Small numbers of Crested Honey Buzzards (Pernis ptilorhynchus) overwinter in Oman.
Our second stop was to explore a pair of corners inland., just following along a small stream. We parked the car and inmediatly had two raptors in the sky, being moved by House Crows. There were 2 juvenile Bonelli’s Eagle, one of them quite pale, that were having some difficulties against the crows. Happy with such a nice encounteer we entered the path to stop again as 1 Isabelline Shrike catched our attention. The bird was standing high up in a bush, with a lovely afternoon light. Few minutes after the group was delighted to see 1 Crested Honey Buzzard circling quite low above the area, joined in the blue sky by the first Western Osprey of the tour. The path brought us to a nice corner of marsh while Rose-winged Parakeets were calling in the sky. A short walk around revealed a lovely and rather surprising Desert Whitethroat, a bird considered still a race of Lesser Whitethroat (treated sometimes as a form of Asian Lesser Whitethroat) for many, but considered as a full species for others. The bird was showingly small and extremely pale, depending on the angle being almost as sandy as a Asian Desert Warbler, with a slight contrast between the mantle and flight feathers. It gave us a great view of some minutes long, being able to have proper looks to the rather dark lores, well contrasted with the sandy mantle. Once everyone in the group had good looks on the bird, we all kept moving along a rich vegetated corridor, where 1 Song Thrush flew out of our way. Just few metres beyond, 2 Clamorous Reed Warbler were showing superbly in the dense vegetation, joined by a Great Reed Warbler some meters away!
Clamorous Reed Warbler (Acrocephalus stentoreus) showed really well in Al Anqsar.
Once in the marsh we enjoy some nice waders and kept scanning the few Common Snipes, hoping for a Pin-tailed Snipe to appear. Never did it. Al-Qurum Natural Reserve is having several interesting corners. A short-walk around brought us to a place with some big trees and several open spaces, here we had 3 Indian Rollers flying around and showing really well in the afternoon light.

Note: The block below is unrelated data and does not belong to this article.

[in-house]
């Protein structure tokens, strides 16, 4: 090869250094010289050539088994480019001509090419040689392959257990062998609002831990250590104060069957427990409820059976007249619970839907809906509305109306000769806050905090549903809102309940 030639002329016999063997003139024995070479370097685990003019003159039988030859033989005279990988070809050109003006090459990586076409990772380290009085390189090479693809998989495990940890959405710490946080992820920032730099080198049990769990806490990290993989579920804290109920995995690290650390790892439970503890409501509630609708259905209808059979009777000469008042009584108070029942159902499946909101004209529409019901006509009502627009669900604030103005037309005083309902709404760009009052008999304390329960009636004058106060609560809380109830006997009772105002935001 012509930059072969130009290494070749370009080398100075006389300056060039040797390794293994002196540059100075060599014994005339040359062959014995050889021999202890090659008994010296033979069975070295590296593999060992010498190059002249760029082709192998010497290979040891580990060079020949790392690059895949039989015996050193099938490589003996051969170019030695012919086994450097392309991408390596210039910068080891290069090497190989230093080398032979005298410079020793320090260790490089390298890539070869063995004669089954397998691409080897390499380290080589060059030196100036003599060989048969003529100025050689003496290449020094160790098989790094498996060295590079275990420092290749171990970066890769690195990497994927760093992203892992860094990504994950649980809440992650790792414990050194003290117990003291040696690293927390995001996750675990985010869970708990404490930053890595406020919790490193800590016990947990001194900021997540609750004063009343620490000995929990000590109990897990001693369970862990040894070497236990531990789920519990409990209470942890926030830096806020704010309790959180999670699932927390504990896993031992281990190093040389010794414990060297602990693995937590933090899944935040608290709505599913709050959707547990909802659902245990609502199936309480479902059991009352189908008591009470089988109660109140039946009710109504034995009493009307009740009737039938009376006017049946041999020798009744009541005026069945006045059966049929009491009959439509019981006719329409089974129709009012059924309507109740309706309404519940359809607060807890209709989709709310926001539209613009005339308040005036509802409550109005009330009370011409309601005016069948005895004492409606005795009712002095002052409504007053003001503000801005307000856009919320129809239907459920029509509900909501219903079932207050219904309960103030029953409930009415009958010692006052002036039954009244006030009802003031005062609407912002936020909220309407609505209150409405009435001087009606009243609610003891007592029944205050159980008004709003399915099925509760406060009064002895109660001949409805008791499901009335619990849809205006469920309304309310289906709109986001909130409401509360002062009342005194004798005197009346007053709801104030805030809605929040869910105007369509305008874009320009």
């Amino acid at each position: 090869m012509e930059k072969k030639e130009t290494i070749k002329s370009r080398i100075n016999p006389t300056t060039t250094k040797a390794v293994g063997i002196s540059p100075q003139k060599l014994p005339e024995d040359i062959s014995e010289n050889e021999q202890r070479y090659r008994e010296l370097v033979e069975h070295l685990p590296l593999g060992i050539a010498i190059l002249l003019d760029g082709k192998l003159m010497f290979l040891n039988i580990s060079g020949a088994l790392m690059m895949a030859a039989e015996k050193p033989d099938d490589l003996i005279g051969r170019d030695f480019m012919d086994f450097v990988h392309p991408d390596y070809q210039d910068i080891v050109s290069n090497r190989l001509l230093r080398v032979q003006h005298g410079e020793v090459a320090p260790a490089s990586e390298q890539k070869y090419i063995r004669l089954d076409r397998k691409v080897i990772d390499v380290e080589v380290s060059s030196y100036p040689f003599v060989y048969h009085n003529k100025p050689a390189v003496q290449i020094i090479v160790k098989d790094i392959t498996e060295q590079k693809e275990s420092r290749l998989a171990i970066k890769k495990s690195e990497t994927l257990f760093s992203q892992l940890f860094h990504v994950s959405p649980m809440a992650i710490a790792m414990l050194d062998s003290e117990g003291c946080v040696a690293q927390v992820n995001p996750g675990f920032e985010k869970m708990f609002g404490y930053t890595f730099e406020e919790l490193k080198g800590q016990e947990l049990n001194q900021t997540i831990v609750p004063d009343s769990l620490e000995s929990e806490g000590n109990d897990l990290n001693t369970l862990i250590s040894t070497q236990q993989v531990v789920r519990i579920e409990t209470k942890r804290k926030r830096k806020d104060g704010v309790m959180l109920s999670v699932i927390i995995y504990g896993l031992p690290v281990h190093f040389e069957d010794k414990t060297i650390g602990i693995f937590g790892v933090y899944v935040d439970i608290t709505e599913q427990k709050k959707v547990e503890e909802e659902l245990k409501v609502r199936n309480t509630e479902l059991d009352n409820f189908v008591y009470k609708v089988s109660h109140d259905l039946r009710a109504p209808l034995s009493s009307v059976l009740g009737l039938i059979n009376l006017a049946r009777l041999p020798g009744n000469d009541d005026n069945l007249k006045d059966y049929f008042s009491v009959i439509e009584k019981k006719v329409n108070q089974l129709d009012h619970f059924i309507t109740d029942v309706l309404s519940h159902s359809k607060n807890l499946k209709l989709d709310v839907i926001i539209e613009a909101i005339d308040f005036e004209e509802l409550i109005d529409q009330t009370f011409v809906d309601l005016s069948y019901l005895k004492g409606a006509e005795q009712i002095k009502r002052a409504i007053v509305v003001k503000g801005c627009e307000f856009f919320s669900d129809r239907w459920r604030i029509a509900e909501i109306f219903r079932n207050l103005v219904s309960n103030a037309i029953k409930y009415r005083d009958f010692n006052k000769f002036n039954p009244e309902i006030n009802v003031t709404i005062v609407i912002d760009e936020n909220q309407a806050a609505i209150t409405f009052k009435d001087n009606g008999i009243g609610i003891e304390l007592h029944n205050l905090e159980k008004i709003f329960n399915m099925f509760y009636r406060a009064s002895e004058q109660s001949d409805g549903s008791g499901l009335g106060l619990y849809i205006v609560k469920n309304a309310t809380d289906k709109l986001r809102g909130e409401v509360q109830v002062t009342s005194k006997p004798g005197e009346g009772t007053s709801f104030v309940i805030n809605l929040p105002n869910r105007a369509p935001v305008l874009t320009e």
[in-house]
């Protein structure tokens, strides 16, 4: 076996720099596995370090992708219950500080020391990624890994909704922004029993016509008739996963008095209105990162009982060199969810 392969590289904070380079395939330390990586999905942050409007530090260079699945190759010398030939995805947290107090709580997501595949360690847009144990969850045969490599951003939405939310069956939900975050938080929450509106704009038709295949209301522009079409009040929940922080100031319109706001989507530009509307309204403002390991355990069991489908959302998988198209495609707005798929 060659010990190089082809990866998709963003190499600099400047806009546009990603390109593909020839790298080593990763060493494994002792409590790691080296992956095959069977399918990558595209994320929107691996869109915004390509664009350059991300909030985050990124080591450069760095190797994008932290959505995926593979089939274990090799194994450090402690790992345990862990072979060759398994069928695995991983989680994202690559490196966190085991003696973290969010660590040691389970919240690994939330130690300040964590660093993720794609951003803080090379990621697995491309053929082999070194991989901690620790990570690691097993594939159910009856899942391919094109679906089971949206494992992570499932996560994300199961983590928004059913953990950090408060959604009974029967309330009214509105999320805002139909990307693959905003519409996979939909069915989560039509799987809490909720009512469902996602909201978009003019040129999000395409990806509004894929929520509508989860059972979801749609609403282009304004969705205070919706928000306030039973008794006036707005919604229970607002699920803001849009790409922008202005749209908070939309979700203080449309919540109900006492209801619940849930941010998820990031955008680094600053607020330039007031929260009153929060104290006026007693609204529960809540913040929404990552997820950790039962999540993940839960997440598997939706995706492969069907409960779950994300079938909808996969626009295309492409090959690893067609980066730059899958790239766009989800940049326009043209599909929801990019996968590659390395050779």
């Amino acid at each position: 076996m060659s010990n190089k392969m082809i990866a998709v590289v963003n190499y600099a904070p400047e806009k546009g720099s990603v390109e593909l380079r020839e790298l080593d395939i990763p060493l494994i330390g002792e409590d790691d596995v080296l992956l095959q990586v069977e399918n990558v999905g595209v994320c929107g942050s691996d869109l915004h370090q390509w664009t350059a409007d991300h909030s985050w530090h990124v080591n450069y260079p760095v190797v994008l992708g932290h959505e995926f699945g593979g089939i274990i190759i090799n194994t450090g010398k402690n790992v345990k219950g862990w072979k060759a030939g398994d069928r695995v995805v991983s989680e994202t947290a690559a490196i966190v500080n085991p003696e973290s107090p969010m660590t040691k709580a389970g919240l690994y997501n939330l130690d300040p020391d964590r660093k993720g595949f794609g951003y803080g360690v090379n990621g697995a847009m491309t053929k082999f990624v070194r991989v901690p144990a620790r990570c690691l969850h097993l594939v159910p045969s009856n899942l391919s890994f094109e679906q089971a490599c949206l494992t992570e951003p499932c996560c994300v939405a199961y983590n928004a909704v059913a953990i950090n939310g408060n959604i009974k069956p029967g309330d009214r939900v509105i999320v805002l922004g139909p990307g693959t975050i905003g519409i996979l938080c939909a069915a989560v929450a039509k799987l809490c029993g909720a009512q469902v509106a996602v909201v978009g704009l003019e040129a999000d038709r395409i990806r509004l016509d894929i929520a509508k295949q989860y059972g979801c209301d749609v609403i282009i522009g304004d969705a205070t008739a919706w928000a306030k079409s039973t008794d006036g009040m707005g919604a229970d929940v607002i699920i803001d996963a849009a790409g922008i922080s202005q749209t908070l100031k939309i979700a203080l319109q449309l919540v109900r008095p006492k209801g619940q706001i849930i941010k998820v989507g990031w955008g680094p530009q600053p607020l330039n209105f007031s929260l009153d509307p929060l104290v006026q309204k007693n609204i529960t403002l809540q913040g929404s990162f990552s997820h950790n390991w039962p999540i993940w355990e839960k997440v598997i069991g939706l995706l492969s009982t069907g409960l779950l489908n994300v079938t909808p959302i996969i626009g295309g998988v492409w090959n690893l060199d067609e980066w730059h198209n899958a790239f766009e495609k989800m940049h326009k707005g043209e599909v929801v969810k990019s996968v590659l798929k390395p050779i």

Indian Rollers (Coracias benghalensis) are common in a variety of landscapes in Northern Oman.
The well known central lagoon was the only place during the trip where we saw Indian Pond Herons, a minimum of 3 of them were seen along with some Squacco Herons. A correct identification of these species is always challenging, and the best way to tell them apart is from the bill and lore coloration. Indian Pond Heron is always having a black final area in the lower mandibule, a well defined and contrasted patch (above 30% of the bill length) while Squacoo Heron shows a more difuse blackish area in the lower mandibule. Besides, Indian Pond Herons usually shows blackish lores, helping a lot in a correct identification of the bird.
The central pond not only produced all Indian Pond Herons of the trip, but also 2 Red-crested Pochards females (scarce bird in Oman), 1 female Tufted Duck, Gull-billed Tern, and the firsts Striated Heron and Black-crowned Night Heron of the tour.
Back to the car, we just drove to a different corner of the park while enjoying the sunset. Was not still dark when we got inside a lovely, quiet corner, having some big trees. After some minutes of scanning we found our goal for that evening, a wonderful Pallid Scops Owl singing and showing superbly. We had the bird for about 25 minutes, barely 15 metres away from us. The view was so great that even some local people came to enjoy the views in the scope!!!
Pallid Scops Owl (Otus brucei) produced long views in our first evening in Oman.
Glad after such a good start for our tour, we came to our accommodation for a great dinner based in Arab, Indian and International cuisine.
Day 2. After a good rest we drove West to a small river mouth with rich mangroves, a good place to look for some specialities. Our main hope was to contact with the local race of Collared Kingfisher, a splitable population with slim populations along the Eastern coast of Arabia. We arrived quite early to the place, enjoying good views on Indian Rollers along the last part of the road, but despite our efforts we could not contact with any Collared Kingfisher. Instead we had 2 Common Kingfishers moving in the mangroves, Western Marsh Harrier, Western Osprey, Lesser Sand Plovers, 2 Bar-tailed Godwits, Lesser Whitethroats (blithy), and the best views on Greater Hoopoe Lark along the tour as one bird was singing and displaying just beyond the mangroves.